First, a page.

The creatures joining me in this proposal for a new Yearly Meeting are my dog Princess and Ebony, one of my cats. The other cat said she didn't want any part of it -- my own fault, I guess. I should have named her Judgement instead of Grace. I did not ask Nancy to participate.
That's because she and I use far different theological language and I didn't want a separation to be the first point of business for the new group. Besides we disagree on how a phrase in Faith and Practice should be interpreted. In Part III there's a section it says under the title "Friendly Method" that, "After due consideration, it is the duty of the clerk of the meeting to weigh carefully various expressions and to state what he or she believes to be the sense of the meeting. Action is by approval of the gathered meeting." Nancy agrees with that. I say that it's all fine and good, but the nuance of that is "approval of the gathered meeting unless they decide something that I disapprove of." I mean, let's face it, some Friends just cannot be trusted to hear the words of God in their souls or through the Bible.
Hence the need for this new Yearly Meeting.
Of course, I will -- I mean the new Yearly Meeting will -- have to write a new Faith and Practice. Here are some of the changes you'll notice:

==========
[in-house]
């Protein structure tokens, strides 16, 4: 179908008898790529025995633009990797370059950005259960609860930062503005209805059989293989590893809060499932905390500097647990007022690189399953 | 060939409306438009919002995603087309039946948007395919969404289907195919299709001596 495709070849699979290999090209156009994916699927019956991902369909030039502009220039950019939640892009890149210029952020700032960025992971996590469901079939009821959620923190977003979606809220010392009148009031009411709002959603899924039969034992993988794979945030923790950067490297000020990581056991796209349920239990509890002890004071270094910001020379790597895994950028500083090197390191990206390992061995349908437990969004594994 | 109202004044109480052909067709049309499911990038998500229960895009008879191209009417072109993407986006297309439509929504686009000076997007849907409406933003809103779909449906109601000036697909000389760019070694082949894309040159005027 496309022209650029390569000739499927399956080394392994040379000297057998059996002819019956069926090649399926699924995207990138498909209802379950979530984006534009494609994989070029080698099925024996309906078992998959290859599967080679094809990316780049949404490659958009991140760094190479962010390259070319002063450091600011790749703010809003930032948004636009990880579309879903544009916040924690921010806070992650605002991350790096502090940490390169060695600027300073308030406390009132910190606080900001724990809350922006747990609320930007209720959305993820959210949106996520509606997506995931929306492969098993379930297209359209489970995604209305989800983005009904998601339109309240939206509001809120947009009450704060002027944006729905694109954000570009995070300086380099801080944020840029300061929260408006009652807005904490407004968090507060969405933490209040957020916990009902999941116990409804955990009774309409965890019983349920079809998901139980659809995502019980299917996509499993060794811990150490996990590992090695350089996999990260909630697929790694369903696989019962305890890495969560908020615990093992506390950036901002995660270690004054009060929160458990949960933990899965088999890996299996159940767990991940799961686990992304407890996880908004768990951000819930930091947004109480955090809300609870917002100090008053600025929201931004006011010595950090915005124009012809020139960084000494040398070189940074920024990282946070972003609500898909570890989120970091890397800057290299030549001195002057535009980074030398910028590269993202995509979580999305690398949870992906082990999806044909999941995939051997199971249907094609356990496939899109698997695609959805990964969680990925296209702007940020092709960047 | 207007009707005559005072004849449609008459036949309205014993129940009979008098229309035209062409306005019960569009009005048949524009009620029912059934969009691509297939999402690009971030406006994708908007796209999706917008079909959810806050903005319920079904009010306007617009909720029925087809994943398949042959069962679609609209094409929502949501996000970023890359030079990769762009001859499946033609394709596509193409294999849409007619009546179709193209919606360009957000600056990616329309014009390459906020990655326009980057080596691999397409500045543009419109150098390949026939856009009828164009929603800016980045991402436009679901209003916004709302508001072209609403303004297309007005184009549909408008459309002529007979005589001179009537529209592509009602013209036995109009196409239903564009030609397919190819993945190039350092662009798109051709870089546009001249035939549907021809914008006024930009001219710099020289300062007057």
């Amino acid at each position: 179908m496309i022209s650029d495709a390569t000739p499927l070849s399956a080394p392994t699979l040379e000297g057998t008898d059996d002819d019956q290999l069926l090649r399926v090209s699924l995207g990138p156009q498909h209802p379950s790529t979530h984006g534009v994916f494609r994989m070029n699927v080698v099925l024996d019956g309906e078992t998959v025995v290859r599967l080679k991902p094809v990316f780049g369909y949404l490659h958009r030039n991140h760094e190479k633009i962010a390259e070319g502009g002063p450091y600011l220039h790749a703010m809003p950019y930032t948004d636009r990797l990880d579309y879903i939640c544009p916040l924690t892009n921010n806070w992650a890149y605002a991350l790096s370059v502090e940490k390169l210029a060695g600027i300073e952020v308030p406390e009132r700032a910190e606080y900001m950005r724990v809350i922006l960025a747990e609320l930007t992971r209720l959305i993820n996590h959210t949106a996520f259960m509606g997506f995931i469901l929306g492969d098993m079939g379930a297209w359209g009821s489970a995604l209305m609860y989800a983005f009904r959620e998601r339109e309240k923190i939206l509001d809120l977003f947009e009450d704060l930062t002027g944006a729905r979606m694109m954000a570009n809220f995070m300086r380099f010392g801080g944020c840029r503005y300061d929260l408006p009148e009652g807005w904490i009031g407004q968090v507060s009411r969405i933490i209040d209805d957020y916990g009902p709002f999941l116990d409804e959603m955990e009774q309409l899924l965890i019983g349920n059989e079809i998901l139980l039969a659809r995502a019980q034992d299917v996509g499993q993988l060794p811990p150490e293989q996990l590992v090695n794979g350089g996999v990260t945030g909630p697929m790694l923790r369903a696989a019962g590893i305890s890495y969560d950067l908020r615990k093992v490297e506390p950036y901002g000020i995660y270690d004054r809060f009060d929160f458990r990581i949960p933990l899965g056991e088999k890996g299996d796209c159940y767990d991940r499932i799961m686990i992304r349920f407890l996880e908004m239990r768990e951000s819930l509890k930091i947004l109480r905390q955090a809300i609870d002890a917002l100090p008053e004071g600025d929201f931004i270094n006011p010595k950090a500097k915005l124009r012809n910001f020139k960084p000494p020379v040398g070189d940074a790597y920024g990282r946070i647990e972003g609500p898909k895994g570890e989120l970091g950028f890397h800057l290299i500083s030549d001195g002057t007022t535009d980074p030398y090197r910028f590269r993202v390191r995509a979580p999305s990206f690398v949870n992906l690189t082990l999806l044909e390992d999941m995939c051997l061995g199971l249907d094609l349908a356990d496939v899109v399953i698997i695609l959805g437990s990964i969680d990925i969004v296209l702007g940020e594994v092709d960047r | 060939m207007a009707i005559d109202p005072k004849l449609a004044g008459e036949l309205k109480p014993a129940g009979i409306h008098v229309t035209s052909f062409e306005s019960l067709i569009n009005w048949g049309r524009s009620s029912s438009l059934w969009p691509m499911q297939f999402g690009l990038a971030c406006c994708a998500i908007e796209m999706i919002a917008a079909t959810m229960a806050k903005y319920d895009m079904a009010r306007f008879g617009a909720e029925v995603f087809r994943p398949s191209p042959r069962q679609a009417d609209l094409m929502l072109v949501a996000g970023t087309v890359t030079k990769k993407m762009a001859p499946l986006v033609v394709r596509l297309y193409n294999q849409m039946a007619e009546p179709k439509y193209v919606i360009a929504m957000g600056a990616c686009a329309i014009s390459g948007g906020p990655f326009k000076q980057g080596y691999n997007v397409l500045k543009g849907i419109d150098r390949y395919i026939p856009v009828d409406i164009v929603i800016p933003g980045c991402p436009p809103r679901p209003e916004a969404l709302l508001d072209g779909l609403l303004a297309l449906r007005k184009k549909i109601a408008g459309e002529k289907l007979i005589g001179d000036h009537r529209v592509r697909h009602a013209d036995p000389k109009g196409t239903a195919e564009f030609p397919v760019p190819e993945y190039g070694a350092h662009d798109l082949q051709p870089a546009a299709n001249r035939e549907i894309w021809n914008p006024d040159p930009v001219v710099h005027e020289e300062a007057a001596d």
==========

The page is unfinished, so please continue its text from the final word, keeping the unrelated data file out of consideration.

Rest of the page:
- Removing all affiliated groups that I don't like, depending on the day and my mood and whether they agree with me or not.
- Adding "Faith and Practice" to the Biblical canon. Hey, it worked for the Mormons!
- Adding a Loyalty Oath for pastors to sign. After all, we want to have a clergy caste now -- this idea that a Quaker pastor is a member like all other members is just plain silly. We know that pastors should have to live up to standards that normal followers of Jesus (aka the laity) shouldn't have to. And besides, what's with this Quaker abhorence to signing stuff? It's not like it's a creed or swearing an oath or anything.
- Pastors only will be allowed to be part of the Executive Committee, clerks, or other officers of the Yearly Meeting. We really can't trust the "laity" to know God's will for us, now can we?
- Adding to the Rescinding of Recording portion a section about not agreeing to whatever the current mood of the Yearly Meeting (i.e. Brent) is.
I -- I mean the Yearly Meeting -- would have no assessments for the first year. Or probably any year thereafter, since many Meetings don't pay their share anyhow and still come to Yearly Meeting and complain. If I -- I mean the Yearly Meeting -- does institute assessments, only those people from Meetings who actually pay their full assessment will be allowed to speak. And then only if they agree with what I -- I mean the Yearly Meeting -- thinks.
There won't be any committees. There's no need for them. After all, the Yearly Meeting will all be of one mind and so everyone in it -- Princess, Ebony, and me -- will know what to do.Oh, and the official scripture verse of the new Yearly Meeting will be John 11:35.
Well, I think those are the highlights. If you're interested in joiningg the new Yearly Meeting I invite you to come to a meeting the second Tuesday of next week. We'll be gathering at the David B. Updegraff Memorial Swimming Pool.
Monday, September 07, 2009
--L Hugh Doncaster
Sunday, September 06, 2009
-- Robert Barclay
Friday, September 04, 2009
-- Elizabeth Fry (1833)
Thursday, September 03, 2009
-- Caroline C Graveson. Graveson was a writer and vice-principal of Goldsmiths College (part of the University of London).
Wednesday, September 02, 2009
-- Robert Davis
Tuesday, September 01, 2009
-- William Penn